Friday, March 4, 2011

Is liquid publication and peer review the wave of the future in science?

As a professor and researcher, one of my most time-consuming tasks is performing peer review. That is, reading and commenting on articles submitted to conferences and journals, proposals submitted to granting agencies, theses submitted for degrees, and promotion dossiers (which themselves require reading several papers).

In this post I will point out the strengths and weaknesses of the current peer review systems, as I see them, and make some suggestions for change. The suggestions include adopting what is called liquid publication in parallel with the classic gate-keeping style of peer review. Liquid publication focuses on post-publication review and citation; blogs are one form of this.

Peer review is essential to science, it serves several purposes including:
  • Forcing researchers to adhere to standards of good research, since they don't want to be embarrassed by being caught making mistakes.
  • Slowing down the publication process sufficiently to allow for 'sober second thought'. If publication was always instant, I am sure that overall quality even from the best scientists would be lower. When one reads one's own material several months later, one can always make improvements. This is a drawback to blogging, although as I will discuss later, blogging also has advantages.
  • Providing feedback that will help researchers do better work. It is common for a reviewer to suggest improvements to the way a scientist conducts their research, or to point out useful new sources of information.
  • Helping prevent bad science from getting into the public record. There is a tendency for people to cite scientific papers as 'truth' even if they are wrong or have serious flaws; peer review can help reduce, although not eliminate, the occurrence of this.
  • Ensuring that at least some people read each paper. Quite often I have first been alerted to an innovation first through the peer review process. I think this is not a commonly-recognized benefit of peer review, but frankly I read more papers for peer-review purposes than I read in the normal course of research. This is, however, a double-edged sword as I will point out below.
Peer review is not without its drawbacks. Many of these are discussed in this extremely good article.
Here are my thoughts about the downside of the current peer-review system:
  • Not all reviewers have the same standards or are in the same 'schools of thought' meaning that a paper that would be accepted by one group of researchers would often be rejected by another. One of my papers that ended up being extremely widely cited was initially rejected, and this is quite common. Some of my recent work on Umple has been rejected by not being formal enough for reviewers' taste, or not having yet been rigorously examined in controlled experiments, forcing the core idea to be suppressed while that process, which can take years, is undertaken.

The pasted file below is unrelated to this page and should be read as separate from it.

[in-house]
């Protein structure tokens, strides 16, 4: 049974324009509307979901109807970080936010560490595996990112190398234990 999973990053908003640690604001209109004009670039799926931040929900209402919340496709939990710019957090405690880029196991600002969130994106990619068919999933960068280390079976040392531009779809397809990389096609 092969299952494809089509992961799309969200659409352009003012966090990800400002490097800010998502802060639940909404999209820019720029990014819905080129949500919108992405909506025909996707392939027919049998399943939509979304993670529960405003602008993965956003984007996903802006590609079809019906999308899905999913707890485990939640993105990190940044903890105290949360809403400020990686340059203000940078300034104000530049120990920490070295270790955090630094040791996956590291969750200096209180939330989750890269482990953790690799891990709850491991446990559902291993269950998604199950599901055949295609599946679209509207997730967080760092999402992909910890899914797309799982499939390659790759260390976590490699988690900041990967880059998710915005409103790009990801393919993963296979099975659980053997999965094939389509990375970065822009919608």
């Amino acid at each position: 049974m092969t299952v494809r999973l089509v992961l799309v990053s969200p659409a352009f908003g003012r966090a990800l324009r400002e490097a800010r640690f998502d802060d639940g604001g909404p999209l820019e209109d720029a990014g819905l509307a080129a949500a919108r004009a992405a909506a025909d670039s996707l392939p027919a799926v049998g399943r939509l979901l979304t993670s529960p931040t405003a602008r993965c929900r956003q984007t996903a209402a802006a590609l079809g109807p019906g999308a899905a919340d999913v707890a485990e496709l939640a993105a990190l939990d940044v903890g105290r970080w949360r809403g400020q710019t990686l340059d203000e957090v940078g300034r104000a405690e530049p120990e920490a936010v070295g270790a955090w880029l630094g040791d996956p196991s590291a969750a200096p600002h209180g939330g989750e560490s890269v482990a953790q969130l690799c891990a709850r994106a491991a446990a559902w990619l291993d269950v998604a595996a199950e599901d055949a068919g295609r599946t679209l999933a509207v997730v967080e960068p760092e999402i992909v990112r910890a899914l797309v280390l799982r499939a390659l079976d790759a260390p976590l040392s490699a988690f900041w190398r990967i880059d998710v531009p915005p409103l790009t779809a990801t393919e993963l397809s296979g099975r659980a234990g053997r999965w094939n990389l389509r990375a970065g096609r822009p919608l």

• Dogma still reigns, so papers that might be correct, but nonetheless challenge received thinking, will often not see the light of day, or will never be submitted to start with because the researcher doesn't want to risk his or her reputation.
  • Papers are forced to fit a particular style, so very short papers that just make a quick but interesting point, but don't cite detailed background information, or have a full analysis, would not be considered.
  • Papers are often poorly written, so reviewers get bogged down dealing with the writing, not the core scientific ideas. Ideally, there should be a process that encourages editing by a professional editor before submission to scientific peers.
  • Too many conferences limit the number of papers too stringently, so peer review serves to select the best-of-the best, rather than simply to reject flawed papers. Good-but-not-superb papers therefore re-enter the review cycle over and over, consuming even more time of reviewers until they are eventually published.
  • Not all peer-review is equal, and it is not always easy to tell whether papers are being given fair or deep reviews or just cursory ones. There are lower-quality venues that promise peer review, but where one suspects one's paper only gets a cursory look-through since the venue is eager to have papers published. Once can't tell the quality of peer review since you don't know who is doing it.
  • The sheer volume of reviews that researchers have to undertake, often in areas that are not central to their expertise, results in overly rapid or shallow reading. Many times at least one review I have received has suggested I make a certain point in the paper that was in fact clearly made, suggesting that the reviewer didn't really have the time to do a good review. And I sympathize: To properly review a long paper can take several hours of uninterrupted time, which is a precious resource for a busy professor. I have sometimes been forced to read a paper over a couple of weeks, a few pages at a time. It is very easy to lose one's way and miss important points.
  • The sheer volume of reviews also takes a huge amount of time away from conducting research, Perhaps this is the biggest problem.
What is the solution?

While there will always be a place for peer-reviewed publications as we know them now, I think that there are two ways forward:

The first way forward is to encourage liquid publication, as described in this article that I mentioned earlier.  Liquid publication moves the review process to follow rather than precede publication. In fact, it is the process I am using right now in writing this blog entry. If you add comments, you are writing a public review; if you link to this entry and comment on it elsewhere, you are also reviewing it and citing it. Many other forms of writing can also be subject to liquid publication, including software and spreadsheets containing data.